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ing the faid Perfon's Opinion, which, tho' incredible to relate, did always, to a Tittle, correspond with his own.



But the Author, not content with the fingle Approbation of one, in fome Meafure depending on him, tho' of unquef tionable Sincerity, did put the faid Essay into the Hands of three Clergymen of the Church, as by Law established, then in near Neighbourhood, and still in near Intimacy with him, with an earnest Requeft, that their Friendship for the Author might no Way influence or byafs their Judgment; but that, rather, they would fignify their Friendship, by the Rigour and Severity of their Examina tion, and by their Caftigation of every Paffage that fhould feem in the least inconfiftent with the plaineft Reafson, and most exact primitive Faith. They con curred as one Man, to approve the Trea tife in general, and expreffed fuch Encomiums of the Clearness of the Argue ment, Beauty of the Imagination, Cor rectnefs of Style, and, above all, the na tural Turn given by the Author (though entirely new) to the Text of the Originals, and


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and the Translations of them, he thought it neceffary to amend, in order to lead the Reader into a more clear and full Conception of his Meaning, than, it seemed to appear to him, could be obtained without fuch Turn and Emendations thereunto given. It would not become the Author to repeat their Approbation in their own Terms, which were fo friendly, as well as judicious, that he had no Room to fufpect that the few Emendations, they recommended to be made, could proceed from any Envy to him; but rather to be a fought - for Opportunity of fhewing their Friendship, by fome Caftigation or other, as was previously and ftrongly requefted of them. Upon this Confidetion, the Author let the Paffages ftand as they were, and has the Happiness to know, that thofe very Paffages are now more approved by thofe Gentlemen, than any other in the Book,

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It was from thefe Encouragements, and the tacit Approbation of Persons of great Name in London, and who enjoyed the Friendship of Doctor Clark, to whom he fubmitted the Book for their Perufal, before


before he caused it to be printed, in the third Edition, (the first at his own Coft, and the third for Sale, the fecond being done without his Knowledge,) he thought he did what it was his Duty to do, in Discharge of his own Confcience, and not to conceal from the learned World a Scheme, he humbly conceived, might not be altogether without Use in the State, as well as in the Church, as by Law eftablished.

Although the Author did not expect or defire any one to ftand up for his Defence, or give him the least Affistance in Writing, yet he must confefs his. Aftonishment on two Accounts: First, that none of the Moft Rev. or Right Rev. Prtes, in Conjunction with the upper Part of the Laity, had done any Thing this laft Winter, toward recommending his Scheme to the Powers that be; and particularly, that one great Perfon let flip an Opportunity fo favourable to the Defign, and made no Use of his Interest with a Vy fo willing to hear Reason, and from his native Goodness. fo ready to promote any good Work; to chalk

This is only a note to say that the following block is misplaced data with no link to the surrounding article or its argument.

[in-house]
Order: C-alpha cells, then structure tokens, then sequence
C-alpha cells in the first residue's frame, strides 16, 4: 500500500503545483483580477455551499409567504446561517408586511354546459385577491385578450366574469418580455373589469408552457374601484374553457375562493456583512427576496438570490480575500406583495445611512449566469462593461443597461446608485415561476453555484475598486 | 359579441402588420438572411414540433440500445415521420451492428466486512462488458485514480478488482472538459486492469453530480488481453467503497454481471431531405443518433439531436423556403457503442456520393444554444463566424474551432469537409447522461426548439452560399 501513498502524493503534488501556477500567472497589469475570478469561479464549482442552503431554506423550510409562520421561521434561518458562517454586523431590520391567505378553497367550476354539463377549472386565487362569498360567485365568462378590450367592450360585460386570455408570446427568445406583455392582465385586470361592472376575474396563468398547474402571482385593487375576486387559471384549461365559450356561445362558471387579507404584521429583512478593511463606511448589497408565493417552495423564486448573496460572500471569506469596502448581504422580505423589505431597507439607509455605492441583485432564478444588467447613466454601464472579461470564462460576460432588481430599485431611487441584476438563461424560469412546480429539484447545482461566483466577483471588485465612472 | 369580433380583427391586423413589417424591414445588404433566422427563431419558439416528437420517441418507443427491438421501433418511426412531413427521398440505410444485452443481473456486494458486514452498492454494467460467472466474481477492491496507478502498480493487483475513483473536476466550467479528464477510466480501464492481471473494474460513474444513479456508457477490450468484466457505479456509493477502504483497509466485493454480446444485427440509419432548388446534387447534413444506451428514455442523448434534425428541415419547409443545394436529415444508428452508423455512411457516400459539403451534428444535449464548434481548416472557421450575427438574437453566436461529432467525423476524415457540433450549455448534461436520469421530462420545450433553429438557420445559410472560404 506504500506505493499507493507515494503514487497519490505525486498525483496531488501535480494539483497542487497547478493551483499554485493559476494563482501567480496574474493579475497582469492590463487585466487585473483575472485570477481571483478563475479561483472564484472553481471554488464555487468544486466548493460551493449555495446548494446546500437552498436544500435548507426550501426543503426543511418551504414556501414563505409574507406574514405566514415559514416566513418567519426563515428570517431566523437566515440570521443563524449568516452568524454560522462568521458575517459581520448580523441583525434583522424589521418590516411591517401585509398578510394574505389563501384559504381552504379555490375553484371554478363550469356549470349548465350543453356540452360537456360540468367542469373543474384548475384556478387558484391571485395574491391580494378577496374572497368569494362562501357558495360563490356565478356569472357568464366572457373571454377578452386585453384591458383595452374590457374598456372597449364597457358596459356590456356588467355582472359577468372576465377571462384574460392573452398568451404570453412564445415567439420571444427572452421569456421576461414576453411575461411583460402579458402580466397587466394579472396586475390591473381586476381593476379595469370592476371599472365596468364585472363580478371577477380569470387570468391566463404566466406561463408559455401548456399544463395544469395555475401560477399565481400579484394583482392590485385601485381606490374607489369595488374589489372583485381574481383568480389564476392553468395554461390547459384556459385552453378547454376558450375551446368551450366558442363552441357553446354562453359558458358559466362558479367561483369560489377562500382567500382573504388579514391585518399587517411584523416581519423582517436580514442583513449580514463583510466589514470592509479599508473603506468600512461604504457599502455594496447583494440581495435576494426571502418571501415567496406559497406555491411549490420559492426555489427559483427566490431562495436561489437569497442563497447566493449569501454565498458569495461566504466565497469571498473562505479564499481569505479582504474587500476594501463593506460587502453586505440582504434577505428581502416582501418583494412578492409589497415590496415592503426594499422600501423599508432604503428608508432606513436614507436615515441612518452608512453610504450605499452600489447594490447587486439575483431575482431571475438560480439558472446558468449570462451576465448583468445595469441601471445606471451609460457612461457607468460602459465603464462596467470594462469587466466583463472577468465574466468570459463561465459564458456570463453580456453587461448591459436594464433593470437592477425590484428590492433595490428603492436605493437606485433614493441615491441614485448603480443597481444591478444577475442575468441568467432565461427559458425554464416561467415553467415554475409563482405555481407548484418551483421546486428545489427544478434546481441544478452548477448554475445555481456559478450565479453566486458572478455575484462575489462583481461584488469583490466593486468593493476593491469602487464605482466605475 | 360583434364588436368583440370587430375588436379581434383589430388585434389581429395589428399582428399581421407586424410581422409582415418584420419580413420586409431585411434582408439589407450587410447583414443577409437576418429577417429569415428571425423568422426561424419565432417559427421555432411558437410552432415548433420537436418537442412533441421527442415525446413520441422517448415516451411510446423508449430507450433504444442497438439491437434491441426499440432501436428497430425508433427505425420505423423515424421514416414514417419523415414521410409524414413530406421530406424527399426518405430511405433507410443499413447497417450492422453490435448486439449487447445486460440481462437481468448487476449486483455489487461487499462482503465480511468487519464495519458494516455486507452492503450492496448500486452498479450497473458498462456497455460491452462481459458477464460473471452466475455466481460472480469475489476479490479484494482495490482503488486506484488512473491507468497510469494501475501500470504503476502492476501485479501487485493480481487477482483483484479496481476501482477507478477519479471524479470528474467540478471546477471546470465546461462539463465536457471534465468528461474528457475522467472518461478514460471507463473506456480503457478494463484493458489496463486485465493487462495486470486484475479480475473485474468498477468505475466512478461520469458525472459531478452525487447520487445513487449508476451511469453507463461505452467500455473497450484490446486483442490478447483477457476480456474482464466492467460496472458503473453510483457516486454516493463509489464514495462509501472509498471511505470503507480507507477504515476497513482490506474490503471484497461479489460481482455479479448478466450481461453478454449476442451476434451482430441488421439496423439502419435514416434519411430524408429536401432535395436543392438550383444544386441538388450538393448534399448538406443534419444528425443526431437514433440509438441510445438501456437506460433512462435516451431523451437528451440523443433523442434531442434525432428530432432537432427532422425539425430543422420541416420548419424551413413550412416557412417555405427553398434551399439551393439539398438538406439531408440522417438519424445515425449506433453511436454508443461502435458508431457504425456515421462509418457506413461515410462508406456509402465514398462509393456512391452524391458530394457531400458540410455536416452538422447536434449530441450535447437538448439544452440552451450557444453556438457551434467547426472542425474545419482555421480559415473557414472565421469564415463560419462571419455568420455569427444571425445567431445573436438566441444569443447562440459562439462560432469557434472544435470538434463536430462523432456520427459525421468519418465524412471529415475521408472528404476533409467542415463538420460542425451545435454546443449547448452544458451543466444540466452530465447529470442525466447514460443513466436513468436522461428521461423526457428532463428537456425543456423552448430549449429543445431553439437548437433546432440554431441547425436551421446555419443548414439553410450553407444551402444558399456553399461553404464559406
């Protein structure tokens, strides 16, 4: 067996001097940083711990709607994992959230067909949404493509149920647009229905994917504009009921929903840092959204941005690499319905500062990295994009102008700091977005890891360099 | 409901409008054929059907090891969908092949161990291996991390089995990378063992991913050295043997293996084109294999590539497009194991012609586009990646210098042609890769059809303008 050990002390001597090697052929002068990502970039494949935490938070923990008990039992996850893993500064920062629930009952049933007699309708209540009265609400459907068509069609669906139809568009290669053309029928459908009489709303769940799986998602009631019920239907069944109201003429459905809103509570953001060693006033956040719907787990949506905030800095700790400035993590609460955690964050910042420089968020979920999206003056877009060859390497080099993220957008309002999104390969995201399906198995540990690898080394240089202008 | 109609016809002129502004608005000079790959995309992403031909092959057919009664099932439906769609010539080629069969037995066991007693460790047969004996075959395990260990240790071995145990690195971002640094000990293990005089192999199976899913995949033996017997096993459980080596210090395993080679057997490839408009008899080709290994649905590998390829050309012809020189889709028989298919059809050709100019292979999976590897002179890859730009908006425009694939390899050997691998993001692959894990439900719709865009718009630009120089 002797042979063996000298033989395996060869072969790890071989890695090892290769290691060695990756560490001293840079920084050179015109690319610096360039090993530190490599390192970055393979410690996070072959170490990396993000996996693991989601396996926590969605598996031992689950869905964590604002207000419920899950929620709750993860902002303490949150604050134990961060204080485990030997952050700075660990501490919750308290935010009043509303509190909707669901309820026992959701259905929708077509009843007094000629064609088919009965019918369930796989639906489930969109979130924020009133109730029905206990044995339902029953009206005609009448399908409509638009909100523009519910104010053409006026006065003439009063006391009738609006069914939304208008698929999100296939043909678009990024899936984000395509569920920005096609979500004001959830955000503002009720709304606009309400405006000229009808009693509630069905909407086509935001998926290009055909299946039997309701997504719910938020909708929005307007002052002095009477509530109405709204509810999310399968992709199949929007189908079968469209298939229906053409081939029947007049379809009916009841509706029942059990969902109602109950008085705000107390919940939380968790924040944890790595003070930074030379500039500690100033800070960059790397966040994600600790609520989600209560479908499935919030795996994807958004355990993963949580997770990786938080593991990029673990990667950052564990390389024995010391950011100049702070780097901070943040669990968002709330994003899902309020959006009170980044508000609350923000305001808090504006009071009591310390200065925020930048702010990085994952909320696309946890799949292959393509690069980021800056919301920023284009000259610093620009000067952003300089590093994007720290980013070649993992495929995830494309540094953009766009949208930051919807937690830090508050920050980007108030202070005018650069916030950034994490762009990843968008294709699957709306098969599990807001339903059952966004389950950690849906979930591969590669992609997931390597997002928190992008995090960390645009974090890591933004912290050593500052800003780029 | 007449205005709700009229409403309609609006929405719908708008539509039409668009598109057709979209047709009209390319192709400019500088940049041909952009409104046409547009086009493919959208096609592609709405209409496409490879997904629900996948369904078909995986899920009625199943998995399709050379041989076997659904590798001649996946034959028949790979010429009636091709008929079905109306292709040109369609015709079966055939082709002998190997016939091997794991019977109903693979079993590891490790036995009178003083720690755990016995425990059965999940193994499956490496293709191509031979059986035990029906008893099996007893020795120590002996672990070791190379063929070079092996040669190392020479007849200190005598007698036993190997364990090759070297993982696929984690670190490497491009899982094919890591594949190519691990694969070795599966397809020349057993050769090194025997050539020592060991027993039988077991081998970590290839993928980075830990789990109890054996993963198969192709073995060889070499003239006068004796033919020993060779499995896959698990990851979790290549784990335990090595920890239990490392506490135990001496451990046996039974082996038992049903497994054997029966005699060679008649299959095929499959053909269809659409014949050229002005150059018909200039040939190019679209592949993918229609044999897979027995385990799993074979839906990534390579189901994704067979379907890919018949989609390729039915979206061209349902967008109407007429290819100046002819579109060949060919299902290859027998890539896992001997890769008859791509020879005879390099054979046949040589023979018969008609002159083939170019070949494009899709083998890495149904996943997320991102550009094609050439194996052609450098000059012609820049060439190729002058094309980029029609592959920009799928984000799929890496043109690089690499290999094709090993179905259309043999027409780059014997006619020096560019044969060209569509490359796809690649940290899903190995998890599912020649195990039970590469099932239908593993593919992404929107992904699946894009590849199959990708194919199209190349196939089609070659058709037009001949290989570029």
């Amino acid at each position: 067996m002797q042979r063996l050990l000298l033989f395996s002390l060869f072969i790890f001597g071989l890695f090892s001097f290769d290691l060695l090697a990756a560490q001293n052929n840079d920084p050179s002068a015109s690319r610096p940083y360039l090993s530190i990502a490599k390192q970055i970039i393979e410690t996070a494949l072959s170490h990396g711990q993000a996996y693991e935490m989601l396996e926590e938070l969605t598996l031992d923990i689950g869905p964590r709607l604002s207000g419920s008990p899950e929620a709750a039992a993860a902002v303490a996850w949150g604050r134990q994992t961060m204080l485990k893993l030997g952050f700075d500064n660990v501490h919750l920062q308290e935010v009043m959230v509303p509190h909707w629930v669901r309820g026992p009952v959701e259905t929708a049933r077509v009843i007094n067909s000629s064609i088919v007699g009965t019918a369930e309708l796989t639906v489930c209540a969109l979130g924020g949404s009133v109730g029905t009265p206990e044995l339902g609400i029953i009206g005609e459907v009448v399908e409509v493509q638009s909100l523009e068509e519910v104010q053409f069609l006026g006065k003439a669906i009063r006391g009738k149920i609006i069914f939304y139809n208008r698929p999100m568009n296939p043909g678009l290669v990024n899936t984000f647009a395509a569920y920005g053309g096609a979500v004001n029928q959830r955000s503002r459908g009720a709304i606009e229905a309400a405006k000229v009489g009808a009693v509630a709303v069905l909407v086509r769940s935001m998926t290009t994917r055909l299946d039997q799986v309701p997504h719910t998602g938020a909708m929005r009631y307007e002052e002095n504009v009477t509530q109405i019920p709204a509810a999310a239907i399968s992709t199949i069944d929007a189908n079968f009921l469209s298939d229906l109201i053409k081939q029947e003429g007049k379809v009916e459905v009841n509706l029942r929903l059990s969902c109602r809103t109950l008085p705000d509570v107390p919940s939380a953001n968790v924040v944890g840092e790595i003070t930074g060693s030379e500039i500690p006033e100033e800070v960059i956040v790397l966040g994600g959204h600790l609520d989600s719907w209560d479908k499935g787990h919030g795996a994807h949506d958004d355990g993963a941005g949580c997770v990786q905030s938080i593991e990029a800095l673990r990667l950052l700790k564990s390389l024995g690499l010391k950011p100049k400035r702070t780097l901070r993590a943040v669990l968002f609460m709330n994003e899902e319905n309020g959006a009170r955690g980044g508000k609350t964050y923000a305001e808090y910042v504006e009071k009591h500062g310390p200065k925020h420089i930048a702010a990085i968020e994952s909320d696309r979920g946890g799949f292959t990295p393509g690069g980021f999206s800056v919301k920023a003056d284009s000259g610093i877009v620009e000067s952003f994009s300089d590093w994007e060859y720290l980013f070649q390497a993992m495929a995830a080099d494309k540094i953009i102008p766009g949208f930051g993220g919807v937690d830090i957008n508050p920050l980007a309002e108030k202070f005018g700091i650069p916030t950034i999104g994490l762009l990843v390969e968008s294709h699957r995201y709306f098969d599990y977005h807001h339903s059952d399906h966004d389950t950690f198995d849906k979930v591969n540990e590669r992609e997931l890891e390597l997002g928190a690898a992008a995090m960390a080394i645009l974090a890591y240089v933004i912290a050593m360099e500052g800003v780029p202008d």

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chalk out, and have put in fome Forwardnefs, the Reformation recommended, and fo much defired (as appears by the quick Sale of the Eay) by all Degrees of Perfons in the Church and State of I-d, except a few very contemptible. Perfons, who are only blind Followers of blind Leaders, and make a greater Noife than they do, who can fee the true Interefts of our Hierarchy, as well as of the civil Community, and can also have an Eye to the private Interefts of Men, who are willing to be employed under the Government, as well as in the Church, without, at the fame Time, offering any Violation to their own Confcience; without which Provifion, the Author humbly conceives, no State whatsoever can flourish or profper.


A fecond Cause of the Author's great Aftonishment is, (and which he takes leave to exprefs in much harfher Terms than he has yet ufed) that none of the moft Rev. or Right Rev. Guardians of the Church, or that one of them, at leaft, already known to the World by his learned Labours, hath not been pleased, either to fignify his Approbatian of the




Work, or candidly to offer what he conceives may be reasonably objected thereunto. Are they indolent Lookers-on, when Doctrines are broached, fubverfive, as is pretended, of Christianity → Can they answer to the World or themfelves, how it is that they fee the Herd of the People misled, and will not vouch fafe to put them in the right Way? The People have been alarmed with the Cry of Apoftafy and Infidelity from every Quarter, from News-Papers, CoffeeHouses, and Vifitation-Charges; and yet among those who ought to be the first to take the Alarm altum filentium! The Author Hath, as he conceives, modeftly, but preffingly, invited Perfons, in high Station, whofe Sentiments may be worth confidering, and whofe Authority in the World may have a due Influence, impartially to weigh, and minutely confider, what he hath advanced, and then particularly to argue from Paragraph to Paragraph, to reafon candidly on each, to bring Authorities for his Opinions, or elfe fupport any new Opinion, by clear and demonftrable Arguments, as the Author


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